I first added just a simple font over the top of the photo us Gill Sans typeface for all of the text. As you can see I put a 100mm border around the whole of the art board. With the type I adjusted the leading crunching the text closer together.
Here I have kept the leading and the art board boarders the same but changed the font from Gill sans to Bebas. I feel that the 100% black is to strong on the poster and over dominated the photo of the honey comb and the 100 hexagons. I left alined the main bulk of the text thats says "100 Years of GF Smith Paper" as that is where the eye is first drawn to. I then placed the text that says "Design Museum 1-31 July 2011" in the bottom right corner and right alined it because as you read the "100 Years of GF Smith Paper" your eye finishes to the right so so would naturally work diagonally down the page.
As I felt the 100% black was to strong and over shadowed the photo of the honey comb 100 hexagon structure I changed the opacity of the text from 100% to 75% and feel the text looks a lot softer against the image. I do feel that the Bebas typeface over dominates the whole of the poster and covers to much of the photograph in the background.
I looked back at my poster research into Wim Crouwel designs and was really inspired by the 3D effect he uses on his text in this poster above and started to wonder and explore how this could be possible to produce into my poster design.
I found on Adobe illustrator that if i typed my text in a simple type such a Gill sans, and then used the select tool and go to Effect on the tool bar at the top of the program and go down to 3D and the extrude I can make the text 3D.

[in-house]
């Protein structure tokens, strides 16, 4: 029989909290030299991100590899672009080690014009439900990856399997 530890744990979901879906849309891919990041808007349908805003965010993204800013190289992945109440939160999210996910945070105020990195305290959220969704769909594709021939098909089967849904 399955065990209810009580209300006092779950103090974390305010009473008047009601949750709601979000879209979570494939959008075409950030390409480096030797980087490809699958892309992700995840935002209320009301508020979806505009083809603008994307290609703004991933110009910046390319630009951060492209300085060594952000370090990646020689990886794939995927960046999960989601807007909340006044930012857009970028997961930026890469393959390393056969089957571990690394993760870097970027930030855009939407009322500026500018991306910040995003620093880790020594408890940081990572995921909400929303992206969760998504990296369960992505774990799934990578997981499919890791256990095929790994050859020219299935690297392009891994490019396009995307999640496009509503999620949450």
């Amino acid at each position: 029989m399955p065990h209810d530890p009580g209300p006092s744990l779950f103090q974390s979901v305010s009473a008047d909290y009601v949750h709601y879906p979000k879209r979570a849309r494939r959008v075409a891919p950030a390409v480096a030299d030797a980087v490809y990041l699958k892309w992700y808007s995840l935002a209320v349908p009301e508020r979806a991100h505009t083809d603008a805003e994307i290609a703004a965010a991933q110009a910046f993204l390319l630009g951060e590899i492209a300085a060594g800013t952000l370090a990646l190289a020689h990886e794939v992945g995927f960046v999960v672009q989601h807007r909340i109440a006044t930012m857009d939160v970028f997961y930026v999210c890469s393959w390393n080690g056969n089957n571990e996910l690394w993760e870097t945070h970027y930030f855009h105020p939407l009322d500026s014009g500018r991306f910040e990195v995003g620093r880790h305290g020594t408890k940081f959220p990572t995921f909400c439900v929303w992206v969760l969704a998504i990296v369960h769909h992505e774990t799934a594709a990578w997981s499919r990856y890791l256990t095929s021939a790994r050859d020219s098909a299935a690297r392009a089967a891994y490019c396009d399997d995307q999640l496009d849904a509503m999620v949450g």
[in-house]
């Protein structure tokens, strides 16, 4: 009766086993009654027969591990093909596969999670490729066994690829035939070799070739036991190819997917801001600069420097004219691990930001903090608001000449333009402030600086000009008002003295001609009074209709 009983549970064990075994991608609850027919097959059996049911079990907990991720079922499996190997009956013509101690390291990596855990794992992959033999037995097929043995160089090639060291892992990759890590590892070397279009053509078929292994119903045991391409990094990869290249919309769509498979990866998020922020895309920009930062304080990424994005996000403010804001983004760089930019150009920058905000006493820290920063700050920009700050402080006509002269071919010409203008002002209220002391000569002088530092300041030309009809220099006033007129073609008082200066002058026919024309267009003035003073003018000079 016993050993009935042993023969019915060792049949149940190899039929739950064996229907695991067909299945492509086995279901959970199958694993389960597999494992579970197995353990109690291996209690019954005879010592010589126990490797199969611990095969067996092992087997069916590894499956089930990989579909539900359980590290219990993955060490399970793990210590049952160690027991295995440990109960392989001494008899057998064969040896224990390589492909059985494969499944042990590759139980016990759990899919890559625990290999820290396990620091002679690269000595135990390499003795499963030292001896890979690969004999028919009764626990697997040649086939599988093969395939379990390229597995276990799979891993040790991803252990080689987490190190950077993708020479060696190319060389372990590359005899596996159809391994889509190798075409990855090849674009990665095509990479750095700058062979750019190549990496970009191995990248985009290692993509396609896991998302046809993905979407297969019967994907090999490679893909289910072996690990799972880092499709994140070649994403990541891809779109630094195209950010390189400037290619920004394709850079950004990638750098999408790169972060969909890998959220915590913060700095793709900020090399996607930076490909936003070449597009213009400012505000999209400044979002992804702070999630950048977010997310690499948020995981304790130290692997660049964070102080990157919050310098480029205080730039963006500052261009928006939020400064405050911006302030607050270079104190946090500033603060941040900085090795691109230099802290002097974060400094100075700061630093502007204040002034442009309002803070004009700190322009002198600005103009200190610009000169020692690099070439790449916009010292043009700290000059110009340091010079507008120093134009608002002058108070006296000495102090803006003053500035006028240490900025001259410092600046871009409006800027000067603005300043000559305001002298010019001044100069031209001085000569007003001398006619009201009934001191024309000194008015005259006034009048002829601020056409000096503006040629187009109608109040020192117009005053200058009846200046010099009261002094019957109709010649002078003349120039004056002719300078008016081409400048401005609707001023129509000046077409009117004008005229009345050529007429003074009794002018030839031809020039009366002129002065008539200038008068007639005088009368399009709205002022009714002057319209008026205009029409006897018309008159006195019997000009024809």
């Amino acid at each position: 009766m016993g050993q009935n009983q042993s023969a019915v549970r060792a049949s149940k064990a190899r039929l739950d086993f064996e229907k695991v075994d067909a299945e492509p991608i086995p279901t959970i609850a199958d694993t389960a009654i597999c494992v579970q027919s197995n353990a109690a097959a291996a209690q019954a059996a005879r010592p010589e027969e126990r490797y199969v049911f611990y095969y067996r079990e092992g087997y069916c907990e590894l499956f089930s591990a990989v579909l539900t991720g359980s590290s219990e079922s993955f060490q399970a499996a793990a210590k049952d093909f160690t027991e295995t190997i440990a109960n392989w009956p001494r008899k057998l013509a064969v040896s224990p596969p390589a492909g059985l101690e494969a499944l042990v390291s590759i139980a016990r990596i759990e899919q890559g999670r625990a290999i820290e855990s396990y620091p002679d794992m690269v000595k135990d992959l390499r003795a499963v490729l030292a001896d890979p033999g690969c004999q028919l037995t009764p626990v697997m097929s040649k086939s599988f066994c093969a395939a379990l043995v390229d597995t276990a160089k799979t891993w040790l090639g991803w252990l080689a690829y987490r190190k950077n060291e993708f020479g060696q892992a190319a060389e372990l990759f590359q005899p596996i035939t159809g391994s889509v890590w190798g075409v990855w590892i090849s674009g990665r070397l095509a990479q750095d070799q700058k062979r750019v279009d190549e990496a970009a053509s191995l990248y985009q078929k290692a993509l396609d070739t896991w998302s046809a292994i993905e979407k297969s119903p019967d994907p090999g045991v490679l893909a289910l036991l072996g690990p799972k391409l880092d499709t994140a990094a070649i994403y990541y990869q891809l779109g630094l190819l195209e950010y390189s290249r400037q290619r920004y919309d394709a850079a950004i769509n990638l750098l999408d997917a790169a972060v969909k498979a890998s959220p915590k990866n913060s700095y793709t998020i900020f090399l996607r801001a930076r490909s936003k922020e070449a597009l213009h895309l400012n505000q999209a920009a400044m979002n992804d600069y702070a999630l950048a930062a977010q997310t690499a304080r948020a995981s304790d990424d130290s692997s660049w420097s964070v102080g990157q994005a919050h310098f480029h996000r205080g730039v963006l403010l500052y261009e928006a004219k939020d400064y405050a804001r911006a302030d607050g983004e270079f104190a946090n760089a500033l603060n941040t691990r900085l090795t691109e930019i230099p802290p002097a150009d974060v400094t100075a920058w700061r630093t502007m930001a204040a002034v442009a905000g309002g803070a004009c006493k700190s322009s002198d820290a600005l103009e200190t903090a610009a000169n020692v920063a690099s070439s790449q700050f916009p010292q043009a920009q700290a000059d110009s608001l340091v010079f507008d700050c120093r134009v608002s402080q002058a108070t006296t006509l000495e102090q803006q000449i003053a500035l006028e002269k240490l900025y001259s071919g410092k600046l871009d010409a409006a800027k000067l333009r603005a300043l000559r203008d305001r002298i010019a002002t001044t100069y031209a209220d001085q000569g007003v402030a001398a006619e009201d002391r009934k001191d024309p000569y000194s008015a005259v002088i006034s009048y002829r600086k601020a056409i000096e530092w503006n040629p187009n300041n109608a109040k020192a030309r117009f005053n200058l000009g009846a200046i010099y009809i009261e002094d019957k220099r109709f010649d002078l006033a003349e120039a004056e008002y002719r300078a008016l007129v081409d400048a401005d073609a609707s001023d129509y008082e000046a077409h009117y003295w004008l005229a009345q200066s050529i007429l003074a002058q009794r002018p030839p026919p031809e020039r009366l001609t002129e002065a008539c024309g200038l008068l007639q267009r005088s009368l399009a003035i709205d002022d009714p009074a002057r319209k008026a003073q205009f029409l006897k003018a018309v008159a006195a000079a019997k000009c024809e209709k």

In the screen shot above you can see the menu box that open when you open the 3D effect. this allows you to adjust the extrude depth and also the prospective of the type.
I feel that leaving the 3D effect as it was looks very cheesy and unprofessional so i started to explore new ways i could use this technique but make it look more professional.
As I started exploring a new way of using 3D text but not keeping the effect i have previously used, I did this by locking the layer the 3D effect type was on, and selected the pen tool and started to draw around the 3D extrude just to keep the shadow and outline of the type once I had done this I deleted the 3D effected type.
Once I had drawn around all the text "100 Years of GF Smith Paper" I selected all the out lines and changed the stroke from 1 pt to 5 pt. And as you can see from the screen shot above if you reflect back to my GF Smith Paper Company research, the text in the poster I created looked fairly similar to the GF Smith Paper logo (shown above).
I thought That just using the outline of the text was difficult to read against such a textured background so tried by filling the 3D shadows with color. I first tried to use white (pictured above) but i felt that this is again difficult to read as the background image isn't quite dark enough to support this color.
I then tried to go back to 100% black as the new text isn't as bold and large as the Bebas type face. But i still feel that the 100% black is to full on and still over shadows the background image of the honey comb.
I then tried to to adjust the opacity of the new text to 50% but felt that it looked to washed out and that the background image swallows up the text to much and make it really difficult to read.
I then thought I would try to find a medium between the 100% opacity and the the 50% opacity so thought I would try half way between and go for 75% opacity. I feel that this sits perfectly balanced with the background photo of the honey comb. neither the background image or the text are to bold or strong, they sit perfectly together. you are still able to see almost all of the 100 hexagons in the honey comb representing the 100 years of GF Smith Paper Company. The new text now at 75% opacity has a nice soft gray which looks like it could be the same tint as the shadows in the photo of the honey comb.